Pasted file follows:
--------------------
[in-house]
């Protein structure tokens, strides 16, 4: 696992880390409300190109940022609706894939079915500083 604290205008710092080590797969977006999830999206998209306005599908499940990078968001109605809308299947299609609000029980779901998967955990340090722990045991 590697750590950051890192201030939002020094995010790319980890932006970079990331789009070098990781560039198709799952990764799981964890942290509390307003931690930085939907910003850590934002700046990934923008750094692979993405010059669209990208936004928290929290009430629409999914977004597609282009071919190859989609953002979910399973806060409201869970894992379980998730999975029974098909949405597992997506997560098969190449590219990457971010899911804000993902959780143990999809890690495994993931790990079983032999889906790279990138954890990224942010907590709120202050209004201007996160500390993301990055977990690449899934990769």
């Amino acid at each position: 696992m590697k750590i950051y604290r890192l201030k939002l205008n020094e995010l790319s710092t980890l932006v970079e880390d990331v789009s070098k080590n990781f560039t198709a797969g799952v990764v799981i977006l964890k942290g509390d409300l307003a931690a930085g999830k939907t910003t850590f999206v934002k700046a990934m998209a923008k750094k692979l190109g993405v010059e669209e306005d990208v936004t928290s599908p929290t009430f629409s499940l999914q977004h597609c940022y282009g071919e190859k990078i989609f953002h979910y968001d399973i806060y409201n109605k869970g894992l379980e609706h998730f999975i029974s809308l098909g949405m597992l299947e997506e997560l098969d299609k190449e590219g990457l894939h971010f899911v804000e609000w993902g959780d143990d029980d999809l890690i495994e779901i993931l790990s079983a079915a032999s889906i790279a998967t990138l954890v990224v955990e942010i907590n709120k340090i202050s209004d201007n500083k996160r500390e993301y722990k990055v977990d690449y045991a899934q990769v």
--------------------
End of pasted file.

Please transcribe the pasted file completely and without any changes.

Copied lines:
[in-house]
């Protein structure tokens, strides 16, 4: 696992880390409300190109940022609706894939079915500083 604290205008710092080590797969977006999830999206998209306005599908499940990078968001109605809308299947299609609000029980779901998967955990340090722990045991 590697750590950051890192201030939002020094995010790319980890932006970079990331789009070098990781560039198709799952990764799981964890942290509390307003931690930085939907910003850590934002700046990934923008750094692979993405010059669209990208936004928290929290009430629409999914977004597609282009071919190859989609953002979910399973806060409201869970894992379980998730999975029974098909949405597992997506997560098969190449590219990457971010899911804000993902959780143990999809890690495994993931790990079983032999889906790279990138954890990224942010907590709120202050209004201007996160500390993301990055977990690449899934990769």
């Amino acid at each position: 696992m590697k750590i950051y604290r890192l201030k939002l205008n020094e995010l790319s710092t980890l932006v970079e880390d990331v789009s070098k080590n990781f560039t198709a797969g799952v990764v799981i977006l964890k942290g509390d409300l307003a931690a930085g999830k939907t910003t850590f999206v934002k700046a990934m998209a923008k750094k692979l190109g993405v010059e669209e306005d990208v936004t928290s599908p929290t009430f629409s499940l999914q977004h597609c940022y282009g071919e190859k990078i989609f953002h979910y968001d399973i806060y409201n109605k869970g894992l379980e609706h998730f999975i029974s809308l098909g949405m597992l299947e997506e997560l098969d299609k190449e590219g990457l894939h971010f899911v804000e609000w993902g959780d143990d029980d999809l890690i495994e779901i993931l790990s079983a079915a032999s889906i790279a998967t990138l954890v990224v955990e942010i907590n709120k340090i202050s209004d201007n500083k996160r500390e993301y722990k990055v977990d690449y045991a899934q990769v």